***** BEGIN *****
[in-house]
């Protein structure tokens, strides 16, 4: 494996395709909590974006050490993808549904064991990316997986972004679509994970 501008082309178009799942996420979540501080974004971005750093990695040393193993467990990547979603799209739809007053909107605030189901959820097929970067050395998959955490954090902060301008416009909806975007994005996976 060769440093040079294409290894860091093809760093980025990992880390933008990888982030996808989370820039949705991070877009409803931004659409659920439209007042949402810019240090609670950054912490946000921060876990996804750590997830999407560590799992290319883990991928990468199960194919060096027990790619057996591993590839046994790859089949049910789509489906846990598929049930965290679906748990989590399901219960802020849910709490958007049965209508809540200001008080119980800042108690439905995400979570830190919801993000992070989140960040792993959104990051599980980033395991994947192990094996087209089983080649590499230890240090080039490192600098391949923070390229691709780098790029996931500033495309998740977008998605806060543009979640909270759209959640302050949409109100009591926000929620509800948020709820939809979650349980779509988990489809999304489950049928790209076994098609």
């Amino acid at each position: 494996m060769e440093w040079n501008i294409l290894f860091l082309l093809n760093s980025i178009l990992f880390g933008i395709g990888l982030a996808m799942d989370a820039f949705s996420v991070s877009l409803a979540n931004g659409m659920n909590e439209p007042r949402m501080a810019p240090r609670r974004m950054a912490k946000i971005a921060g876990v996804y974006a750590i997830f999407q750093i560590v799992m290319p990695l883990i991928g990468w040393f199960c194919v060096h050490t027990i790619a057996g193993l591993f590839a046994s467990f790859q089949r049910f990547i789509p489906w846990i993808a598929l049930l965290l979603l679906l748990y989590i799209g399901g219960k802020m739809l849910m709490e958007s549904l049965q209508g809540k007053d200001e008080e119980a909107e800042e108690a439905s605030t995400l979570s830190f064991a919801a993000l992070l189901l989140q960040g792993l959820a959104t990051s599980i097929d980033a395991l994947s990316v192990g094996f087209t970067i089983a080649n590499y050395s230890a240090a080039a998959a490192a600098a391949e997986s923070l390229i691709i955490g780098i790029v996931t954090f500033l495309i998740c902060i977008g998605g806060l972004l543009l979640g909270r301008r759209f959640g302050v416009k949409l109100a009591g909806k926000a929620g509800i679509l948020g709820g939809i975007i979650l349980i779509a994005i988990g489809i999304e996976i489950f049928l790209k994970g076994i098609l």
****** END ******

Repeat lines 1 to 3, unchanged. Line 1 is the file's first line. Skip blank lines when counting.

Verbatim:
[in-house]
């Protein structure tokens, strides 16, 4: 494996395709909590974006050490993808549904064991990316997986972004679509994970 501008082309178009799942996420979540501080974004971005750093990695040393193993467990990547979603799209739809007053909107605030189901959820097929970067050395998959955490954090902060301008416009909806975007994005996976 060769440093040079294409290894860091093809760093980025990992880390933008990888982030996808989370820039949705991070877009409803931004659409659920439209007042949402810019240090609670950054912490946000921060876990996804750590997830999407560590799992290319883990991928990468199960194919060096027990790619057996591993590839046994790859089949049910789509489906846990598929049930965290679906748990989590399901219960802020849910709490958007049965209508809540200001008080119980800042108690439905995400979570830190919801993000992070989140960040792993959104990051599980980033395991994947192990094996087209089983080649590499230890240090080039490192600098391949923070390229691709780098790029996931500033495309998740977008998605806060543009979640909270759209959640302050949409109100009591926000929620509800948020709820939809979650349980779509988990489809999304489950049928790209076994098609």
């Amino acid at each position: 494996m060769e440093w040079n501008i294409l290894f860091l082309l093809n760093s980025i178009l990992f880390g933008i395709g990888l982030a996808m799942d989370a820039f949705s996420v991070s877009l409803a979540n931004g659409m659920n909590e439209p007042r949402m501080a810019p240090r609670r974004m950054a912490k946000i971005a921060g876990v996804y974006a750590i997830f999407q750093i560590v799992m290319p990695l883990i991928g990468w040393f199960c194919v060096h050490t027990i790619a057996g193993l591993f590839a046994s467990f790859q089949r049910f990547i789509p489906w846990i993808a598929l049930l965290l979603l679906l748990y989590i799209g399901g219960k802020m739809l849910m709490e958007s549904l049965q209508g809540k007053d200001e008080e119980a909107e800042e108690a439905s605030t995400l979570s830190f064991a919801a993000l992070l189901l989140q960040g792993l959820a959104t990051s599980i097929d980033a395991l994947s990316v192990g094996f087209t970067i089983a080649n590499y050395s230890a240090a080039a998959a490192a600098a391949e997986s923070l390229i691709i955490g780098i790029v996931t954090f500033l495309i998740c902060i977008g998605g806060l972004l543009l979640g909270r301008r759209f959640g302050v416009k949409l109100a009591g909806k926000a929620g509800i679509l948020g709820g939809i975007i979650l349980i779509a994005i988990g489809i999304e996976i489950f049928l790209k994970g076994i098609l």